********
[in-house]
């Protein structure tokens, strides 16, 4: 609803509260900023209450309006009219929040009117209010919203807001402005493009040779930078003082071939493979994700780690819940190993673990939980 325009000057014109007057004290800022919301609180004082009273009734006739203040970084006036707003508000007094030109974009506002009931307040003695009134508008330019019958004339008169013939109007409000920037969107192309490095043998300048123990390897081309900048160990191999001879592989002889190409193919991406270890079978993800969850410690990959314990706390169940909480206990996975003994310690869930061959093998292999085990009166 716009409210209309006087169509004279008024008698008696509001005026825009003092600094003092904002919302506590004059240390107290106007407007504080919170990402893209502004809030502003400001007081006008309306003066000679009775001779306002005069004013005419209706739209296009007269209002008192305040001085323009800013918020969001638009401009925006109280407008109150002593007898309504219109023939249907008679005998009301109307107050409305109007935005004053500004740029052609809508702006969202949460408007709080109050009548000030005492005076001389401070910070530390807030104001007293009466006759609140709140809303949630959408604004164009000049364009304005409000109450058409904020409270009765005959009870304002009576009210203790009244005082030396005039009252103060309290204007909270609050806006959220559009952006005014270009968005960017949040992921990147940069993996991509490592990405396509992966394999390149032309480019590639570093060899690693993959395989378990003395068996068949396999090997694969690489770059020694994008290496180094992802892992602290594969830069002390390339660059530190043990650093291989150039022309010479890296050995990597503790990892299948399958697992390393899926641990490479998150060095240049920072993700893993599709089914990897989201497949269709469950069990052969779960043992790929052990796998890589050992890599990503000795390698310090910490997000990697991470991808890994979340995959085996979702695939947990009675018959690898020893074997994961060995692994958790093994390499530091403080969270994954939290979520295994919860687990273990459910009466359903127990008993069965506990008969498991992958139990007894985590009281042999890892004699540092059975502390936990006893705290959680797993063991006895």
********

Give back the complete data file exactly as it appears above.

[in-house]
């Protein structure tokens, strides 16, 4: 609803509260900023209450309006009219929040009117209010919203807001402005493009040779930078003082071939493979994700780690819940190993673990939980 325009000057014109007057004290800022919301609180004082009273009734006739203040970084006036707003508000007094030109974009506002009931307040003695009134508008330019019958004339008169013939109007409000920037969107192309490095043998300048123990390897081309900048160990191999001879592989002889190409193919991406270890079978993800969850410690990959314990706390169940909480206990996975003994310690869930061959093998292999085990009166 716009409210209309006087169509004279008024008698008696509001005026825009003092600094003092904002919302506590004059240390107290106007407007504080919170990402893209502004809030502003400001007081006008309306003066000679009775001779306002005069004013005419209706739209296009007269209002008192305040001085323009800013918020969001638009401009925006109280407008109150002593007898309504219109023939249907008679005998009301109307107050409305109007935005004053500004740029052609809508702006969202949460408007709080109050009548000030005492005076001389401070910070530390807030104001007293009466006759609140709140809303949630959408604004164009000049364009304005409000109450058409904020409270009765005959009870304002009576009210203790009244005082030396005039009252103060309290204007909270609050806006959220559009952006005014270009968005960017949040992921990147940069993996991509490592990405396509992966394999390149032309480019590639570093060899690693993959395989378990003395068996068949396999090997694969690489770059020694994008290496180094992802892992602290594969830069002390390339660059530190043990650093291989150039022309010479890296050995990597503790990892299948399958697992390393899926641990490479998150060095240049920072993700893993599709089914990897989201497949269709469950069990052969779960043992790929052990796998890589050992890599990503000795390698310090910490997000990697991470991808890994979340995959085996979702695939947990009675018959690898020893074997994961060995692994958790093994390499530091403080969270994954939290979520295994919860687990273990459910009466359903127990008993069965506990008969498991992958139990007894985590009281042999890892004699540092059975502390936990006893705290959680797993063991006895």